Shanti disappeared as mysteriously as she had appeared, wraith-like and starving, back in January. She had arrived like a bonus gift the same week our granddaughter, Tessa Grace, first graced us with her presence.
I had stepped outside between rain showers to grab some fresh air. As I stood in the waning winter sun, a tiny “meow” touched my awareness. Looking around, I thought I spotted a small cat, but it could as easily have been a trick of the fading light. Then I heard the meow again, and suddenly I knew we had been adopted. At least my heart knew. It took a while longer for my head to be sure, but my heart knew right away.
I can still hear my heart saying something to the effect of, “Ah no, please don’t make us love another cat. They’ll just break us wide open, and then where will we be?” You see, we had cats a few years ago, Sophie and Amy. They had both vanished without a trace, perhaps taken by a coyote, maybe a cougar. We live in wild country.
I smiled and answered my heart’s question, “Why, broken open, of course. Again. If we’re going to be in this world, we’re going to love, and lose, and love again. That’s how it works.” My heart sighed, already falling in love with this tiny being.
And so Shanti, small and orange and black with just the tip of her tail and her random paws streaked with white, came into our lives. Through the winter and into the spring this beautiful, shy little angel became part of the family. Over time, she went from barely tolerating a pet to insisting on affection, even running after us if she didn’t feel sufficiently adored.
Shanti hadn’t been around for more than a couple of weeks when she got pregnant (the noise was amazing). We were shocked! She was so small we thought she was too young to go “preggers” on us. Of course, we’d talked about having her fixed, but didn’t think it was an immediate issue. She wouldn’t have let us near enough to catch her anyhow, at least not at the beginning.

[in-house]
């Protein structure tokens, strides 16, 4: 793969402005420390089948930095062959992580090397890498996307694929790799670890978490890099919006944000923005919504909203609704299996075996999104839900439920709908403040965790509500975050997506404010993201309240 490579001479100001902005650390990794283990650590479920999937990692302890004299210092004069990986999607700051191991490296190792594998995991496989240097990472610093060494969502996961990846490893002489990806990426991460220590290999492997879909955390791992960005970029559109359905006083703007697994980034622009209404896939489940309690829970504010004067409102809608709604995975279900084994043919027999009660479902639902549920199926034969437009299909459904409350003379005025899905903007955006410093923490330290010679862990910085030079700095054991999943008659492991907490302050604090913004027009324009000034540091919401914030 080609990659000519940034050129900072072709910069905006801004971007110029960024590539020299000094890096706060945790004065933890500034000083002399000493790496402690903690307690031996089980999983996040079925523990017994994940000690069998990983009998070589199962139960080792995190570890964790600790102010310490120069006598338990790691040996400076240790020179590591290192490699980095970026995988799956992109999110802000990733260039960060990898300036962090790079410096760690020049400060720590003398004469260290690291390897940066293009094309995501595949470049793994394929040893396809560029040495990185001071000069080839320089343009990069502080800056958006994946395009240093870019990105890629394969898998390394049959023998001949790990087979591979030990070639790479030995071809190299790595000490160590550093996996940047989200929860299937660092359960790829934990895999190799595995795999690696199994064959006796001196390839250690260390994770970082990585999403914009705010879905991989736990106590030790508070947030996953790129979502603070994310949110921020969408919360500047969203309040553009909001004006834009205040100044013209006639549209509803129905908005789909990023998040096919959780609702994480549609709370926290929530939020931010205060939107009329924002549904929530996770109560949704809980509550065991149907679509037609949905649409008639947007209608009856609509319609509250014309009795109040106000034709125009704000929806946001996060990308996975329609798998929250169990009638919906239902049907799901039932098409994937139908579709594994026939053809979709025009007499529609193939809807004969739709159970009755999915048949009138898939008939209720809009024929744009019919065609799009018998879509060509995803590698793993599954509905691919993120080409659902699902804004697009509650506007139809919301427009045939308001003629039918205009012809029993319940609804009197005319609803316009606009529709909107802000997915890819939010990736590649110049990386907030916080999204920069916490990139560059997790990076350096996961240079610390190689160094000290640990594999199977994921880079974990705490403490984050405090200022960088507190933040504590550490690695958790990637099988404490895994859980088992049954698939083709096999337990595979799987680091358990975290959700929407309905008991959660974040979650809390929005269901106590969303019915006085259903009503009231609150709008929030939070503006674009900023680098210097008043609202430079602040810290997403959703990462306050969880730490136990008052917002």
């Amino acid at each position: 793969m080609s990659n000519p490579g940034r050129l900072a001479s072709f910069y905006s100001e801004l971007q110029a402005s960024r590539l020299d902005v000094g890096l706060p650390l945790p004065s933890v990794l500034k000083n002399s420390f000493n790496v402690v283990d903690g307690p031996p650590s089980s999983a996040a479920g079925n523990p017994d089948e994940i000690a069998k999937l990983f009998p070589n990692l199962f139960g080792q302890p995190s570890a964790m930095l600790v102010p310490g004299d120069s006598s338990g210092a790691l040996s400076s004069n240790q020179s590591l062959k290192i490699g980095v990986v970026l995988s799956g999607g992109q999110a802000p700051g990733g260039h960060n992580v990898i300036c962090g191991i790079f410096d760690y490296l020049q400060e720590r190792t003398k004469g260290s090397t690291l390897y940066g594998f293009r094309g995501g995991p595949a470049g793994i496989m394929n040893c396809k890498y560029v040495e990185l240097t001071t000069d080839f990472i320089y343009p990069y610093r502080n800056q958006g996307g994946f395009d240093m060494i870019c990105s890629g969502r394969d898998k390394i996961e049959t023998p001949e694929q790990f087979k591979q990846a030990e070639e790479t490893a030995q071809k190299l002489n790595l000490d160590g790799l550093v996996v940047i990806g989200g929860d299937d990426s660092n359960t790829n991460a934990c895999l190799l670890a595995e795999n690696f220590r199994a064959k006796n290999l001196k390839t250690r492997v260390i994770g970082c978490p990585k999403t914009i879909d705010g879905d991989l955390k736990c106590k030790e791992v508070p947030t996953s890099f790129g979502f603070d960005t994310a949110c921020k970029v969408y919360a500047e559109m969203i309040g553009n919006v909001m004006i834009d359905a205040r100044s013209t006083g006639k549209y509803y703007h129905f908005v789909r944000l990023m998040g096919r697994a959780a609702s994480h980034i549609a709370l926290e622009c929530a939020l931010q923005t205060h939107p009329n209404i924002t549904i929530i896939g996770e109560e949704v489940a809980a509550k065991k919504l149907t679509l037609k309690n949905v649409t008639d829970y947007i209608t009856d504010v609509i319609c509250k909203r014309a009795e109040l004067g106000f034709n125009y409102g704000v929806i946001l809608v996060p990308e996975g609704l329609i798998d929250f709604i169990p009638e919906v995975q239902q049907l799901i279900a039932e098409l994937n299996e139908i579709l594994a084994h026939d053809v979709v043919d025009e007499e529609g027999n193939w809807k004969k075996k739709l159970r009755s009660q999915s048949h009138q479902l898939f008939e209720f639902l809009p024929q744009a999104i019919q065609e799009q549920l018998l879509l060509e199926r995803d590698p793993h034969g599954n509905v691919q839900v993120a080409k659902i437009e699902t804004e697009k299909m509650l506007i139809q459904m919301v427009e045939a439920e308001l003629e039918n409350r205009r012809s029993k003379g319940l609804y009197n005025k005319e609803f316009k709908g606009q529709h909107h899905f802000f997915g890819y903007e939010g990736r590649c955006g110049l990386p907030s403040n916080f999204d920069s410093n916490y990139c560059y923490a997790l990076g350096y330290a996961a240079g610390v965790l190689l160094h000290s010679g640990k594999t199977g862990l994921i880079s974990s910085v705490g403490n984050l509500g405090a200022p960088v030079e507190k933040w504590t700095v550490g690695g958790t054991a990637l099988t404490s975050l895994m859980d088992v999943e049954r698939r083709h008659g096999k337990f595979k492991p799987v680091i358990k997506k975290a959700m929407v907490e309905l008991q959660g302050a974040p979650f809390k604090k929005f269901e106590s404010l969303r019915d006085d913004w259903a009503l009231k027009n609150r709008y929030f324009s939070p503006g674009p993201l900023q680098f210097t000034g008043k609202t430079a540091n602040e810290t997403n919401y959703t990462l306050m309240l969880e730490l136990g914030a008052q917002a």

Then one day, several weeks later, Shanti was no longer pregnant. We saw no evidence of kittens, no hint any had survived. We finally decided to take her to the vet and take care of business. That weekend was Mother’s Day, and she brought out four babies to show off. We didn’t know she’d been paying any attention to the calendar, but there they were. Oh great, we thought. So cute, totally adorable, and more responsibility. We certainly weren’t going to keep five cats around, no matter how much fun they were to play with.
Eventually we found good homes for three of them, all with friends, and we kept one so Shanti wouldn’t be alone. Ginger, we called him. Ginger Baker, because of the orange markings across his shoulders and because we laughed every time we said his name. Ginger is outside as I write this, meowing for his Mom, who has been gone for days. No trace. We’re all heart broken. It doesn’t feel like she’s coming back. Maybe the coyotes got her. Maybe she just up and died. The vet thought she might have feline leukemia, and wondered if we wanted to “put her down.” We were horrified. And yet, four and a half months later, she’s gone anyhow.
We kept thinking she’d show up. She is a country cat, after all, and knows how to take care of herself. But it’s been six days, and today we finally cried. We need to let go. And I got to thinking about Shanti, and all the lessons she’s already given us, especially around unconditional love, and I decided to write a blog.